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Image bank WW2, number 90338. Dijkstraat seen from the Oostzeedijk. Consequences of the bombing of Rotterdam.
Projects

Joods Rotterdam

Vervolging, ontrechting, terugkeer en rechtsherstel
The ‘Jewish Rotterdam’ project examines the way the Rotterdam city council treated its Jewish residents during and immediately after the war. The project consists of two parts: a report (completed in 2020) and a PhD project researching the fate of the Rotterdam Jewish community.

Deprivation and Restoration of Rights Report

On 5 June 2020, the report Ontrechting en rechtsherstel: Het Rotterdamse gemeentebeleid inzake ontrechting en rechtsherstel van Joodse oorlogsslachtoffers 1940-1955 (Rotterdam's municipal policy on the deprivation and restoration of the rights of Jewish war victims 1940-1955) was presented to Mayor Ahmed Aboutaleb of Rotterdam. The report was drafted at the municipality’s request by NIOD researchers Dr Hinke Piersma and Marleen van den Berg MA.

The questions addressed in this report are:

  1. To what extent did the City present municipal charges or bills that, in retrospect, can be considered unfair?
  2. Were the rights to Jewish property that had been bought or exploited by the municipality restored after 1945?

The report is a reconstruction of Rotterdam’s municipal policy on the deprivation and restoration of the rights of Jewish victims during and after the Second World War. The report does not address the political consequences that could be drawn from its findings. That is the responsibility of the municipal authorities.

 

Doctoral research on ‘Jewish Rotterdam’

In her PhD research project ‘Jewish Rotterdam’, Marleen van den Berg researches the fate of the Jews in Rotterdam during and immediately after the Second World War. Using letters, diaries, interviews, and memoirs, she reconstructs what living in Rotterdam, an occupied and bombed-out city, entailed for the Rotterdam Jews. Van den Berg meticulously follows how the Jewish residents of Rotterdam were increasingly restricted in their movements, how the net closed around them, and how many of them were eventually deported.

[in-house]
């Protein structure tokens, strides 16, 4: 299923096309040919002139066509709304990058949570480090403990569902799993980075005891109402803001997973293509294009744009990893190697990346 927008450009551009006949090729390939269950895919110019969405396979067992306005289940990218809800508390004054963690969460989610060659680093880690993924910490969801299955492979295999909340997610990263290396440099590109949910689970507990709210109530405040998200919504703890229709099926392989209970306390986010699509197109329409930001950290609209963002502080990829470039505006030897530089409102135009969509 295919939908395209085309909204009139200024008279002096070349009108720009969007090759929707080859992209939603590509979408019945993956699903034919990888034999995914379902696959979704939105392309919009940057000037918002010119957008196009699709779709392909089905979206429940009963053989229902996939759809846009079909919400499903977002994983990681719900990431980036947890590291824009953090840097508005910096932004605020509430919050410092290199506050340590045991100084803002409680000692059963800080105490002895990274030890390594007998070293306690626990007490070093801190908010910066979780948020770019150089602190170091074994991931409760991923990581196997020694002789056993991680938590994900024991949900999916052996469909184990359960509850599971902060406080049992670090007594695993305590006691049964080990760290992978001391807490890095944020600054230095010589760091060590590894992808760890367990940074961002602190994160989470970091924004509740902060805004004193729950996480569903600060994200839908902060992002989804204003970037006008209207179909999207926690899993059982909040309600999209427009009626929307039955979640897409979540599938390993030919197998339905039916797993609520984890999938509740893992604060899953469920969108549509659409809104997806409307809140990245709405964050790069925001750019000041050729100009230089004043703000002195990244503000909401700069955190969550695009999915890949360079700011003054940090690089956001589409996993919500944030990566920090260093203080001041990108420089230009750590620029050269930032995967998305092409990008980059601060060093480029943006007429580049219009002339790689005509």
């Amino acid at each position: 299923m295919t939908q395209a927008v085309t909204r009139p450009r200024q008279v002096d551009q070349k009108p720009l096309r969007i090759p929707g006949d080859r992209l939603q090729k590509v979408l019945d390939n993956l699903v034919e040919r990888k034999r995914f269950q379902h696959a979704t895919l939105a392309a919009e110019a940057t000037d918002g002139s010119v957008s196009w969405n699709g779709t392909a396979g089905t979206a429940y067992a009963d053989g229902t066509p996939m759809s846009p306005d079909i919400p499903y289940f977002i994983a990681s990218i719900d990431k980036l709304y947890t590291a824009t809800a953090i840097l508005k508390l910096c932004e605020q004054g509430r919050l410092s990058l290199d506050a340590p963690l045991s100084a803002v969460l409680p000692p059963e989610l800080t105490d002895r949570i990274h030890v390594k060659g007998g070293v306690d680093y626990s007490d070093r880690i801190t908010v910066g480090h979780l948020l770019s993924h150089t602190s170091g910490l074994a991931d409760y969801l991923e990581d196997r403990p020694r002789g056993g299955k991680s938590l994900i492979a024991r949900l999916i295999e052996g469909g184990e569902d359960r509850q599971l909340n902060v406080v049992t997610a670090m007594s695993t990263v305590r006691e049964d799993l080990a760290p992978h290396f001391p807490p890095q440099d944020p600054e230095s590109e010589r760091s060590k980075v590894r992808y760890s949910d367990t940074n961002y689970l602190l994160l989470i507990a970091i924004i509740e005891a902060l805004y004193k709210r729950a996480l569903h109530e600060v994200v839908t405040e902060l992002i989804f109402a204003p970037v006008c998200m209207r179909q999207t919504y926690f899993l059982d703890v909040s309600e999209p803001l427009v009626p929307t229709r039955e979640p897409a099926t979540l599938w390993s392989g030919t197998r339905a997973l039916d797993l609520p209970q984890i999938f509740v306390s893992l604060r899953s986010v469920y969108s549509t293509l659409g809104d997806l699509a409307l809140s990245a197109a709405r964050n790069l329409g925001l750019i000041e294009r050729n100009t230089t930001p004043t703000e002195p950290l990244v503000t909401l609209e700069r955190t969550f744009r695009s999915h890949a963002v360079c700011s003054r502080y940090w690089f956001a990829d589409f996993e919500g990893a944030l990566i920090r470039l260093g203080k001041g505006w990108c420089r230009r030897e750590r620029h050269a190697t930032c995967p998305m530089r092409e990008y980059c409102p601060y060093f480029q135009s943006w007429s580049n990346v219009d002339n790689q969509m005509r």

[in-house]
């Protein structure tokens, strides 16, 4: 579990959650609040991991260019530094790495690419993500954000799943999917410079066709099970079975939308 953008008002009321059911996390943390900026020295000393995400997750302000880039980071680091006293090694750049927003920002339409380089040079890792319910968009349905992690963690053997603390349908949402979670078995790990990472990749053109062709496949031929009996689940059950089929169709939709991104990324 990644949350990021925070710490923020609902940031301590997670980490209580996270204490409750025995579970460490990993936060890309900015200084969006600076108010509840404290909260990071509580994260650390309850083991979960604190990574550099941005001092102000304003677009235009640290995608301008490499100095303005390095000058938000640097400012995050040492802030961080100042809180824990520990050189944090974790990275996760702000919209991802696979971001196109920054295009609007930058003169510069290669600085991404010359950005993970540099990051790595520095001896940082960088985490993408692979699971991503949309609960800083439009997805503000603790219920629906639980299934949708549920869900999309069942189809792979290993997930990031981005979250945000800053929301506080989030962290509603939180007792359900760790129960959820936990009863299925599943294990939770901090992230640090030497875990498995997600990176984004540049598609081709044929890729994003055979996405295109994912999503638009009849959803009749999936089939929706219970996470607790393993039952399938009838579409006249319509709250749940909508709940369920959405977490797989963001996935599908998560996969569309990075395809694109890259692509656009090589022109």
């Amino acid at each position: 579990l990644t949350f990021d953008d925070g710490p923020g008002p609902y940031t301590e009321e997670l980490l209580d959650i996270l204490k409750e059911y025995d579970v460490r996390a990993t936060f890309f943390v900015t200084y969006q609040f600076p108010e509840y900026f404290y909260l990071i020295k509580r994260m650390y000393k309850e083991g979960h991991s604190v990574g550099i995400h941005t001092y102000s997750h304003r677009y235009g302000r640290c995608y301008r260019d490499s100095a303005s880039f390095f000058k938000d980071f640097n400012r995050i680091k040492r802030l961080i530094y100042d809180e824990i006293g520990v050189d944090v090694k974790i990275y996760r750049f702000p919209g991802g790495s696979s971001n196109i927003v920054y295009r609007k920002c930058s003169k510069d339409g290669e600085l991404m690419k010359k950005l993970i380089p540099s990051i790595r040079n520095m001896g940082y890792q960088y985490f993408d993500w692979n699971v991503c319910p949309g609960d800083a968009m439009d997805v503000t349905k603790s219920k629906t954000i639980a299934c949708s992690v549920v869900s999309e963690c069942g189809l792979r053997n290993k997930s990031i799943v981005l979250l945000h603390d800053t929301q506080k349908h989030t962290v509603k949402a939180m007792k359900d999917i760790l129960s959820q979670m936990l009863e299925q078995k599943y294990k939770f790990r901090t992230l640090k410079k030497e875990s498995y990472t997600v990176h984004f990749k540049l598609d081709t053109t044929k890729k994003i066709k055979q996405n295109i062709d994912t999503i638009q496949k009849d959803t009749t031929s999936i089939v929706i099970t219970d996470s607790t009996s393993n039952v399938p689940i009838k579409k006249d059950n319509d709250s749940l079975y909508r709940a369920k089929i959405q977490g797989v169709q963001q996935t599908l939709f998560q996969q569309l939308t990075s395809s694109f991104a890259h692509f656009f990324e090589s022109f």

The post-war section of her research is set against the backdrop of the deprivation of rights during the war and the restoration afterwards. What did it mean for Rotterdam Jews to return to the city after the war, and how did the restoration of rights proceed in a city that still suffered from the havoc wreaked in 1940?  

The doctoral research aims to:

  • bridge the gap between the historiography of the persecution of the Jews and the historiography of the deprivation and restoration of rights;
  • increase the knowledge about Jewish Rotterdam and to incorporate it into the historiography of the persecution of the Jews in the Netherlands;
  • use micro-history to gain insight into the impact of local circumstances (e.g. the bombing of Rotterdam on 14 May 1940) on the national and international processes of the deprivation and restoration of rights.

Deadline: August 2022

 

 

For the purpose of the report an advisory committee was installed. Members: Ahmed Aboutaleb (Mayor of Rotterdam) (chair), F. van Gelderen (secretary Loods 24), L. Hertzberger (chair Liberal Jewish  congregation Rotterdam), C. den Hoedt (chair Nederlandse Israëlitische Gemeente Rotterdam), R. Naftaniël (vice-president  Centraal Joods Overleg), W. Velthuizen (former director Belastingen Rotterdam) en J. Steenhuis (city archivist Rotterdam, also secretary).

Promotoren: Prof. dr. Frank van Vree, Prof. dr. Ismee Tames, dr. Hinke Piersma

Financed by: Municipality Rotterdam, University of Amsterdam, NIOD

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